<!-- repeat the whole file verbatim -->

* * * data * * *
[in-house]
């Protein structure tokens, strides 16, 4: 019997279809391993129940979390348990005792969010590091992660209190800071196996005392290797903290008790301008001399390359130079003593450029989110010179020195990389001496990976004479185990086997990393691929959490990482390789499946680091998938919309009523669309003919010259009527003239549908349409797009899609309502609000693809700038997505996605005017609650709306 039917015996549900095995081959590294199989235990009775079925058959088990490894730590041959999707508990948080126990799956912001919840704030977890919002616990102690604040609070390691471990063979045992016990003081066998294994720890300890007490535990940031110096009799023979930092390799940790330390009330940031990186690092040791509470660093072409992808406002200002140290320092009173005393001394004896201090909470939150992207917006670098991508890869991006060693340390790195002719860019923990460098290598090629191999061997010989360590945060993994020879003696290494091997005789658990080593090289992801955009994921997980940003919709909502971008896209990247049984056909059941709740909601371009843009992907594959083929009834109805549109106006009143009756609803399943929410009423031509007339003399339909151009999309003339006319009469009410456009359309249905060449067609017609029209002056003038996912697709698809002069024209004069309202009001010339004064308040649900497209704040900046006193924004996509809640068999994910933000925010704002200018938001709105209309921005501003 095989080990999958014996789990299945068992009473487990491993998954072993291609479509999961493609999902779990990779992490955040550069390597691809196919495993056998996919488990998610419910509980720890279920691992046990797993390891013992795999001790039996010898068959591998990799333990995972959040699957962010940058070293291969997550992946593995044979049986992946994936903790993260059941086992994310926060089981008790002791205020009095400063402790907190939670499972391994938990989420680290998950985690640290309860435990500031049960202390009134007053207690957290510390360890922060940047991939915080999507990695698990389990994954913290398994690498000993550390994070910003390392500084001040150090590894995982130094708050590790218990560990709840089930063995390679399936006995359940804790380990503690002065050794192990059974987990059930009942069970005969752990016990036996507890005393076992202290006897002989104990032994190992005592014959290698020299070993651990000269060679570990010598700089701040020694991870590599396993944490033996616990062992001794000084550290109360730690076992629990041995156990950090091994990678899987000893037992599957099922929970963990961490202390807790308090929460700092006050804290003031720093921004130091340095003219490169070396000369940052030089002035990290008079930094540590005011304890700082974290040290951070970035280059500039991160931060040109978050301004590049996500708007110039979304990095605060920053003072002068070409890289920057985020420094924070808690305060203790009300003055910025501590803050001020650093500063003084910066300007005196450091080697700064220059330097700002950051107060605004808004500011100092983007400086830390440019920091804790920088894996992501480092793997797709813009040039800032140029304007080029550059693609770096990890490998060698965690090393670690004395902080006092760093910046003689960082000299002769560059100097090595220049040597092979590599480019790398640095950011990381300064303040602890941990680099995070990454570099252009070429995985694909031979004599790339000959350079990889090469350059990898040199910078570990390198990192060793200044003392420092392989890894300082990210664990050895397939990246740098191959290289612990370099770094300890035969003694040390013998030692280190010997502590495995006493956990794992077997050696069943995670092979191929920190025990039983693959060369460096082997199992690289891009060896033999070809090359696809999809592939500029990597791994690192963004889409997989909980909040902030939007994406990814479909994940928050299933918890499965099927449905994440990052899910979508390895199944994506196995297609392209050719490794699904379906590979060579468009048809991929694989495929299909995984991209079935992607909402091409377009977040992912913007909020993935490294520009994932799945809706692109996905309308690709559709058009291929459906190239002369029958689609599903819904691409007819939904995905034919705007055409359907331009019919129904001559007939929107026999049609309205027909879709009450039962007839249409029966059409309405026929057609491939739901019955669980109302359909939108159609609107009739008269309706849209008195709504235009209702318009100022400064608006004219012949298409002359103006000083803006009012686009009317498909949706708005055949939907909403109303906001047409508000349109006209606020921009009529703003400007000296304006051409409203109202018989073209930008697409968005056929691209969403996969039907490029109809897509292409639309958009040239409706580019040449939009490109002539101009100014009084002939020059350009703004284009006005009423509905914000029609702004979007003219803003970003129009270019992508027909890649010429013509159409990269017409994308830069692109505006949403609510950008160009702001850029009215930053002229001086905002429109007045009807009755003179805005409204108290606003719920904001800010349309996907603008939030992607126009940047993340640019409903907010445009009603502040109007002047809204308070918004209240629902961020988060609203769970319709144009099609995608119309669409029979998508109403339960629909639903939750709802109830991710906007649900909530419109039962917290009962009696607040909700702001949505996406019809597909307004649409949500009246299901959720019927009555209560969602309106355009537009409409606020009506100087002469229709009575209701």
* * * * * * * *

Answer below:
[in-house]
């Protein structure tokens, strides 16, 4: 019997279809391993129940979390348990005792969010590091992660209190800071196996005392290797903290008790301008001399390359130079003593450029989110010179020195990389001496990976004479185990086997990393691929959490990482390789499946680091998938919309009523669309003919010259009527003239549908349409797009899609309502609000693809700038997505996605005017609650709306 039917015996549900095995081959590294199989235990009775079925058959088990490894730590041959999707508990948080126990799956912001919840704030977890919002616990102690604040609070390691471990063979045992016990003081066998294994720890300890007490535990940031110096009799023979930092390799940790330390009330940031990186690092040791509470660093072409992808406002200002140290320092009173005393001394004896201090909470939150992207917006670098991508890869991006060693340390790195002719860019923990460098290598090629191999061997010989360590945060993994020879003696290494091997005789658990080593090289992801955009994921997980940003919709909502971008896209990247049984056909059941709740909601371009843009992907594959083929009834109805549109106006009143009756609803399943929410009423031509007339003399339909151009999309003339006319009469009410456009359309249905060449067609017609029209002056003038996912697709698809002069024209004069309202009001010339004064308040649900497209704040900046006193924004996509809640068999994910933000925010704002200018938001709105209309921005501003 095989080990999958014996789990299945068992009473487990491993998954072993291609479509999961493609999902779990990779992490955040550069390597691809196919495993056998996919488990998610419910509980720890279920691992046990797993390891013992795999001790039996010898068959591998990799333990995972959040699957962010940058070293291969997550992946593995044979049986992946994936903790993260059941086992994310926060089981008790002791205020009095400063402790907190939670499972391994938990989420680290998950985690640290309860435990500031049960202390009134007053207690957290510390360890922060940047991939915080999507990695698990389990994954913290398994690498000993550390994070910003390392500084001040150090590894995982130094708050590790218990560990709840089930063995390679399936006995359940804790380990503690002065050794192990059974987990059930009942069970005969752990016990036996507890005393076992202290006897002989104990032994190992005592014959290698020299070993651990000269060679570990010598700089701040020694991870590599396993944490033996616990062992001794000084550290109360730690076992629990041995156990950090091994990678899987000893037992599957099922929970963990961490202390807790308090929460700092006050804290003031720093921004130091340095003219490169070396000369940052030089002035990290008079930094540590005011304890700082974290040290951070970035280059500039991160931060040109978050301004590049996500708007110039979304990095605060920053003072002068070409890289920057985020420094924070808690305060203790009300003055910025501590803050001020650093500063003084910066300007005196450091080697700064220059330097700002950051107060605004808004500011100092983007400086830390440019920091804790920088894996992501480092793997797709813009040039800032140029304007080029550059693609770096990890490998060698965690090393670690004395902080006092760093910046003689960082000299002769560059100097090595220049040597092979590599480019790398640095950011990381300064303040602890941990680099995070990454570099252009070429995985694909031979004599790339000959350079990889090469350059990898040199910078570990390198990192060793200044003392420092392989890894300082990210664990050895397939990246740098191959290289612990370099770094300890035969003694040390013998030692280190010997502590495995006493956990794992077997050696069943995670092979191929920190025990039983693959060369460096082997199992690289891009060896033999070809090359696809999809592939500029990597791994690192963004889409997989909980909040902030939007994406990814479909994940928050299933918890499965099927449905994440990052899910979508390895199944994506196995297609392209050719490794699904379906590979060579468009048809991929694989495929299909995984991209079935992607909402091409377009977040992912913007909020993935490294520009994932799945809706692109996905309308690709559709058009291929459906190239002369029958689609599903819904691409007819939904995905034919705007055409359907331009019919129904001559007939929107026999049609309205027909879709009450039962007839249409029966059409309405026929057609491939739901019955669980109302359909939108159609609107009739008269309706849209008195709504235009209702318009100022400064608006004219012949298409002359103006000083803006009012686009009317498909949706708005055949939907909403109303906001047409508000349109006209606020921009009529703003400007000296304006051409409203109202018989073209930008697409968005056929691209969403996969039907490029109809897509292409639309958009040239409706580019040449939009490109002539101009100014009084002939020059350009703004284009006005009423509905914000029609702004979007003219803003970003129009270019992508027909890649010429013509159409990269017409994308830069692109505006949403609510950008160009702001850029009215930053002229001086905002429109007045009807009755003179805005409204108290606003719920904001800010349309996907603008939030992607126009940047993340640019409903907010445009009603502040109007002047809204308070918004209240629902961020988060609203769970319709144009099609995608119309669409029979998508109403339960629909639903939750709802109830991710906007649900909530419109039962917290009962009696607040909700702001949505996406019809597909307004649409949500009246299901959720019927009555209560969602309106355009537009409409606020009506100087002469229709009575209701």